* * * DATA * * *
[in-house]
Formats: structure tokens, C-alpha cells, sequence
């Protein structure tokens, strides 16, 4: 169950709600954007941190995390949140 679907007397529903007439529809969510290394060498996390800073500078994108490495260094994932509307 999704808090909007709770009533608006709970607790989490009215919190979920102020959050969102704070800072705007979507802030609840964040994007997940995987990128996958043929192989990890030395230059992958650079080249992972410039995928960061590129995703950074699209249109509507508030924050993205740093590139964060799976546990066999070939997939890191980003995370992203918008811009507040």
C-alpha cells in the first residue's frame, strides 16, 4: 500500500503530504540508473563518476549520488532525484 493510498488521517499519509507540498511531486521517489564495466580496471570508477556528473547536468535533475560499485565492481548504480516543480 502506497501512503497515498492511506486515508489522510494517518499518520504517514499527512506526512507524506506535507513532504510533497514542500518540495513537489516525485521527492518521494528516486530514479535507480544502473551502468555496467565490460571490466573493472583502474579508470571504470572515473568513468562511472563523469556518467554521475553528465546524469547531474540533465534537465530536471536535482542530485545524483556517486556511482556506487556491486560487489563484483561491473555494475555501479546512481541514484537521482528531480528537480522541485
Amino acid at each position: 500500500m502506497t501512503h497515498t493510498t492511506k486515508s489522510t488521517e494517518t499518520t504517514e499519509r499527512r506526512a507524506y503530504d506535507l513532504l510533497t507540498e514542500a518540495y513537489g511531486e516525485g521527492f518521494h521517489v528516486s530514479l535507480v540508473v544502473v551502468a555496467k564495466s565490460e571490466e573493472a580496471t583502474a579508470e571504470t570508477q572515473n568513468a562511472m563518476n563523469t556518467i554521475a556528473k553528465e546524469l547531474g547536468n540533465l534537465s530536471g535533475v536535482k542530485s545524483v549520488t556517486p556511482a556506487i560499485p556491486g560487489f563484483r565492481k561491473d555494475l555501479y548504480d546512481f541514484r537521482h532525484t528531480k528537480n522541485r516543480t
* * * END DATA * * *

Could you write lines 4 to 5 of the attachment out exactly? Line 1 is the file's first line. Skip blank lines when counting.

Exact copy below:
C-alpha cells in the first residue's frame, strides 16, 4: 500500500503530504540508473563518476549520488532525484 493510498488521517499519509507540498511531486521517489564495466580496471570508477556528473547536468535533475560499485565492481548504480516543480 502506497501512503497515498492511506486515508489522510494517518499518520504517514499527512506526512507524506506535507513532504510533497514542500518540495513537489516525485521527492518521494528516486530514479535507480544502473551502468555496467565490460571490466573493472583502474579508470571504470572515473568513468562511472563523469556518467554521475553528465546524469547531474540533465534537465530536471536535482542530485545524483556517486556511482556506487556491486560487489563484483561491473555494475555501479546512481541514484537521482528531480528537480522541485
Amino acid at each position: 500500500m502506497t501512503h497515498t493510498t492511506k486515508s489522510t488521517e494517518t499518520t504517514e499519509r499527512r506526512a507524506y503530504d506535507l513532504l510533497t507540498e514542500a518540495y513537489g511531486e516525485g521527492f518521494h521517489v528516486s530514479l535507480v540508473v544502473v551502468a555496467k564495466s565490460e571490466e573493472a580496471t583502474a579508470e571504470t570508477q572515473n568513468a562511472m563518476n563523469t556518467i554521475a556528473k553528465e546524469l547531474g547536468n540533465l534537465s530536471g535533475v536535482k542530485s545524483v549520488t556517486p556511482a556506487i560499485p556491486g560487489f563484483r565492481k561491473d555494475l555501479y548504480d546512481f541514484r537521482h532525484t528531480k528537480n522541485r516543480t